‘Students duped by complex institutions’

‘Students duped by complex institutions’



Universities and universities of applied sciences are a legal jumble of legal entities, says the Inspectorate of Education in its report (in Dutch) Verwarring in Veelvoud (confusion in multitude). Even lawyers are getting lost. This is ultimately to the detriment of students and staff. The inspectorate finds that ‘current practice calls for thorough thinking through of laws and regulations’.


The report begins with an example of students who found their tuition fees too high. They went to the civil court with their lawyer, but it should have been the administrative court. As a result, they were left empty-handed.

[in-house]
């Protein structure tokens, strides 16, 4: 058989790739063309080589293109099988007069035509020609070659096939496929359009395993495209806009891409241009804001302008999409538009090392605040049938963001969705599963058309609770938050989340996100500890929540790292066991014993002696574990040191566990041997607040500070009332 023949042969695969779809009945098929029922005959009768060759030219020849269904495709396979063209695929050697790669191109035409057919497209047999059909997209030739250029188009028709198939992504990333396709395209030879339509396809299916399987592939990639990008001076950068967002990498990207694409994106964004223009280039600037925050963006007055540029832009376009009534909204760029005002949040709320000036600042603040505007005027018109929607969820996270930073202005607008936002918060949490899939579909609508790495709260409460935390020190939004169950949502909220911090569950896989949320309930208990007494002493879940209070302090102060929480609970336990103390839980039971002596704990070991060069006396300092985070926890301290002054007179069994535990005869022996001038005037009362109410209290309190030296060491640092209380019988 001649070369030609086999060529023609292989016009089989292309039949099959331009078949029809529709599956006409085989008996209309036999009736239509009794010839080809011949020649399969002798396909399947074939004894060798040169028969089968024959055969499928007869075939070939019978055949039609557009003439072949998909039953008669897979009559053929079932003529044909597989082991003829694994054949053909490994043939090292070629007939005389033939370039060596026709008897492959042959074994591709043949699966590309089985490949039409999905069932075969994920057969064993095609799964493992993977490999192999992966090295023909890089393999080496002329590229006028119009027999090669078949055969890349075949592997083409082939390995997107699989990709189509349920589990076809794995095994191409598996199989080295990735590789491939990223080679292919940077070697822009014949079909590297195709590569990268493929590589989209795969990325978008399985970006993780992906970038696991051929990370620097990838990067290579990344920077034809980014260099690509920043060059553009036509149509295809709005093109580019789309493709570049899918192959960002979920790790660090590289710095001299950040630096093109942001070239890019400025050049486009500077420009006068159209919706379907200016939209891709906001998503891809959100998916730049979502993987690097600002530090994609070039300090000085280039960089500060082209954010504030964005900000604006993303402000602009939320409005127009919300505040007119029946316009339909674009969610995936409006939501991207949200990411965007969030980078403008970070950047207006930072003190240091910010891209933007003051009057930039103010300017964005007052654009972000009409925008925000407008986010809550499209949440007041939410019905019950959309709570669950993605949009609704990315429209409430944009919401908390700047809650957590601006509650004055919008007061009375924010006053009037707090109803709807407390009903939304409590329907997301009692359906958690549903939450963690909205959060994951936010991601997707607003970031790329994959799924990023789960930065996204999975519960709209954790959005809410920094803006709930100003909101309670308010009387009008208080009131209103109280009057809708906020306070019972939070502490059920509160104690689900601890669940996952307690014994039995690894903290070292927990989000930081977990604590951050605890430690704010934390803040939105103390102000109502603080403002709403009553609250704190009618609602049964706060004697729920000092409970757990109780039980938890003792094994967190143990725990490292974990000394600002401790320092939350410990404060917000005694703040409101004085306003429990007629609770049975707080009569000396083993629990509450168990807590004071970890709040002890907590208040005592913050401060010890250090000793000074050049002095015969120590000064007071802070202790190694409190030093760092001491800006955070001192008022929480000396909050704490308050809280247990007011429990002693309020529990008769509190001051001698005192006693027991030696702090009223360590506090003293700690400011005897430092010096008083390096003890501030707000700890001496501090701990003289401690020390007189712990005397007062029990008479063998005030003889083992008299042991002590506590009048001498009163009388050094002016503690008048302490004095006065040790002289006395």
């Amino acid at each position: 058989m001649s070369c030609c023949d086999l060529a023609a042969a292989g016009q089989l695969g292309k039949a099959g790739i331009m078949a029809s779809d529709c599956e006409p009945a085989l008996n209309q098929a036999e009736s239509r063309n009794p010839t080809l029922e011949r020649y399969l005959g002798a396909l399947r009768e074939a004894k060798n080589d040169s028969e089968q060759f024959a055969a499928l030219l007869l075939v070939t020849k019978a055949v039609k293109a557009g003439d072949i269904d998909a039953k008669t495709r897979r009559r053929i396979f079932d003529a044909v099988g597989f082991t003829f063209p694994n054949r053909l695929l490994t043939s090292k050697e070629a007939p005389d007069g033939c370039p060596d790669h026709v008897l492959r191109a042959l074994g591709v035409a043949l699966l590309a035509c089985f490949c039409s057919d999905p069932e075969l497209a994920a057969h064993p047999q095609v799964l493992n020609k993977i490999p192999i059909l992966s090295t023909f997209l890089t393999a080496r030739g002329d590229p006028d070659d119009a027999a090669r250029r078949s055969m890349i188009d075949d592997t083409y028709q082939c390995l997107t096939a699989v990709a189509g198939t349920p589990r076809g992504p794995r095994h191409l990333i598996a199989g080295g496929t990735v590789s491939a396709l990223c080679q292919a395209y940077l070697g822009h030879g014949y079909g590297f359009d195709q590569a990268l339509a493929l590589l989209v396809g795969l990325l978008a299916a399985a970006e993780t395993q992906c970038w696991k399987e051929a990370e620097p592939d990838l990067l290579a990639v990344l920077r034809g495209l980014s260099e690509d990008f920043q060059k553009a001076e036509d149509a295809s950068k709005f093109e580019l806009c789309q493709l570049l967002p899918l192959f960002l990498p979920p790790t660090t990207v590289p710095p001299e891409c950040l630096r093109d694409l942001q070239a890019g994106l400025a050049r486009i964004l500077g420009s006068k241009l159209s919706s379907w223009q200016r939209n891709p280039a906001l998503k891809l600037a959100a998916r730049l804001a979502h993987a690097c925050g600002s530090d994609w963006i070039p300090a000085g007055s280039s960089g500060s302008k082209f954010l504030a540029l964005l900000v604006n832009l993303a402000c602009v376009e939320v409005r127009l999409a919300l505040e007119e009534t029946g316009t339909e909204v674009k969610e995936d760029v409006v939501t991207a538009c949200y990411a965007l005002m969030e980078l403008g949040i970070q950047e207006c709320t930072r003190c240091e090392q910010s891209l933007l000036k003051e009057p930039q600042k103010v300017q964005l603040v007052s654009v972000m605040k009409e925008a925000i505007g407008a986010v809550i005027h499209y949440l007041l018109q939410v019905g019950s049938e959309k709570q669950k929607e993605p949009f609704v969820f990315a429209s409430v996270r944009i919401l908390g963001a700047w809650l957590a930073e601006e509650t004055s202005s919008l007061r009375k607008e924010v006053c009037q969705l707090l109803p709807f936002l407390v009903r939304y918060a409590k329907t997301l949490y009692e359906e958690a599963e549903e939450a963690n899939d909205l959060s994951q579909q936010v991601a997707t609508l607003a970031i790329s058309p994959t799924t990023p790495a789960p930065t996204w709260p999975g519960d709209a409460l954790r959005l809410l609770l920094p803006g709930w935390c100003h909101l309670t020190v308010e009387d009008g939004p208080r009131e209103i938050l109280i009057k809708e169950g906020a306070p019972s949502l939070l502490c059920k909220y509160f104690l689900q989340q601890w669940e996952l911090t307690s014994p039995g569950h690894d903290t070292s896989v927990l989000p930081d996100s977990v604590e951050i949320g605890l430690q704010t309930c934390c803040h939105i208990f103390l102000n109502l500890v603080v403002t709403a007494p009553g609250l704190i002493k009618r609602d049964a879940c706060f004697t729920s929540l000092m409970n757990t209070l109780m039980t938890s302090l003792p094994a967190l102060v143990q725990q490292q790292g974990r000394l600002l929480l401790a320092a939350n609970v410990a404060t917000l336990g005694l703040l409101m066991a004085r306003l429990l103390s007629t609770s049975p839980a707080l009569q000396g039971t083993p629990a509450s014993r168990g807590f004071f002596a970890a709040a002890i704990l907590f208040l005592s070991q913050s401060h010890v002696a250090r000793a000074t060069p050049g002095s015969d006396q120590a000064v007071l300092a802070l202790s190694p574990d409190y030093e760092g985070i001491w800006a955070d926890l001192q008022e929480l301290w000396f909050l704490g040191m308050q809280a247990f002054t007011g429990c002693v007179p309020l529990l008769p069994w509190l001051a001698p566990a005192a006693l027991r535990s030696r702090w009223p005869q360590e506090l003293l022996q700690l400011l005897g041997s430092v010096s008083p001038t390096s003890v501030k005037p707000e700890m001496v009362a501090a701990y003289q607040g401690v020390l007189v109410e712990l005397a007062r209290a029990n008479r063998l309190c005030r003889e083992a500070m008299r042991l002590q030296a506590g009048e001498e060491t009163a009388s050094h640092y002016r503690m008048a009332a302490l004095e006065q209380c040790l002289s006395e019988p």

Almost all institutions have a unique legal organisation, says the inspectorate, with multiple legal entities all subject to different rules. Sometimes there are unequal working conditions between employees ‘working for the same educational institution but under different legal entities’, the inspectorate said.


There is no wilfulness behind the complicated constructions, the inspectorate stresses. The cause is government policy, ‘for example around private activities by funded educational institutions. You need different legal forms for that, while the name on the facade is the same.


The complex legal organisation of institutions hinders effective supervision, the inspectorate says. It also addresses the problem in the report that universities and universities of applied sciences will soon be allowed to completely self-approve the quality of their own programmes. Institutions will, under certain conditions, get government permission to do so. You can guess the problem: what exactly is an ‘institution’ when so many different legal entities are operating under the same label? Who will be getting institution accreditation? (HOP, BB)


Editor in chief Saskia Bonger

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